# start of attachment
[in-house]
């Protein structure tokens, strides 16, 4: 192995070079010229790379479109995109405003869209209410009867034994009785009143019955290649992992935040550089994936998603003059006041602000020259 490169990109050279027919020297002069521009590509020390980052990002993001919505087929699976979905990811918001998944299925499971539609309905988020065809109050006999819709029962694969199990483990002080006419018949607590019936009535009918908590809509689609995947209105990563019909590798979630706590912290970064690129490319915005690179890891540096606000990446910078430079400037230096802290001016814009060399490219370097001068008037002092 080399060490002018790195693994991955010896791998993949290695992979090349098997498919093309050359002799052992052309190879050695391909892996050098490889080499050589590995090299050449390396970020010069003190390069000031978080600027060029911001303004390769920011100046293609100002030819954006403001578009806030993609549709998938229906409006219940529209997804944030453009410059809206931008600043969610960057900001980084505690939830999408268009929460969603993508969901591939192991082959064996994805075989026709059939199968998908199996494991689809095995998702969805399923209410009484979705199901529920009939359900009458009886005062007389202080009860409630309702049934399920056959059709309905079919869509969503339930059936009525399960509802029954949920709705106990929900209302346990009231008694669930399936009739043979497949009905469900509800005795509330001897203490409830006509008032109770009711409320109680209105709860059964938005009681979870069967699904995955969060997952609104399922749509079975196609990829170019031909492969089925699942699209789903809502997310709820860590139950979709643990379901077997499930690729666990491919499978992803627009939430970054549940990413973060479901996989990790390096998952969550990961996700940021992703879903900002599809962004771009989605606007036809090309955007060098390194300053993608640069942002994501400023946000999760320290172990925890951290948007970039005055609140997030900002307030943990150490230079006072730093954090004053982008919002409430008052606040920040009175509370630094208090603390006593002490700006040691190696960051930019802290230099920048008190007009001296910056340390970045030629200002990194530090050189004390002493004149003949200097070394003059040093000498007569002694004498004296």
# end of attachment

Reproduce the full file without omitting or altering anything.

[in-house]
């Protein structure tokens, strides 16, 4: 192995070079010229790379479109995109405003869209209410009867034994009785009143019955290649992992935040550089994936998603003059006041602000020259 490169990109050279027919020297002069521009590509020390980052990002993001919505087929699976979905990811918001998944299925499971539609309905988020065809109050006999819709029962694969199990483990002080006419018949607590019936009535009918908590809509689609995947209105990563019909590798979630706590912290970064690129490319915005690179890891540096606000990446910078430079400037230096802290001016814009060399490219370097001068008037002092 080399060490002018790195693994991955010896791998993949290695992979090349098997498919093309050359002799052992052309190879050695391909892996050098490889080499050589590995090299050449390396970020010069003190390069000031978080600027060029911001303004390769920011100046293609100002030819954006403001578009806030993609549709998938229906409006219940529209997804944030453009410059809206931008600043969610960057900001980084505690939830999408268009929460969603993508969901591939192991082959064996994805075989026709059939199968998908199996494991689809095995998702969805399923209410009484979705199901529920009939359900009458009886005062007389202080009860409630309702049934399920056959059709309905079919869509969503339930059936009525399960509802029954949920709705106990929900209302346990009231008694669930399936009739043979497949009905469900509800005795509330001897203490409830006509008032109770009711409320109680209105709860059964938005009681979870069967699904995955969060997952609104399922749509079975196609990829170019031909492969089925699942699209789903809502997310709820860590139950979709643990379901077997499930690729666990491919499978992803627009939430970054549940990413973060479901996989990790390096998952969550990961996700940021992703879903900002599809962004771009989605606007036809090309955007060098390194300053993608640069942002994501400023946000999760320290172990925890951290948007970039005055609140997030900002307030943990150490230079006072730093954090004053982008919002409430008052606040920040009175509370630094208090603390006593002490700006040691190696960051930019802290230099920048008190007009001296910056340390970045030629200002990194530090050189004390002493004149003949200097070394003059040093000498007569002694004498004296």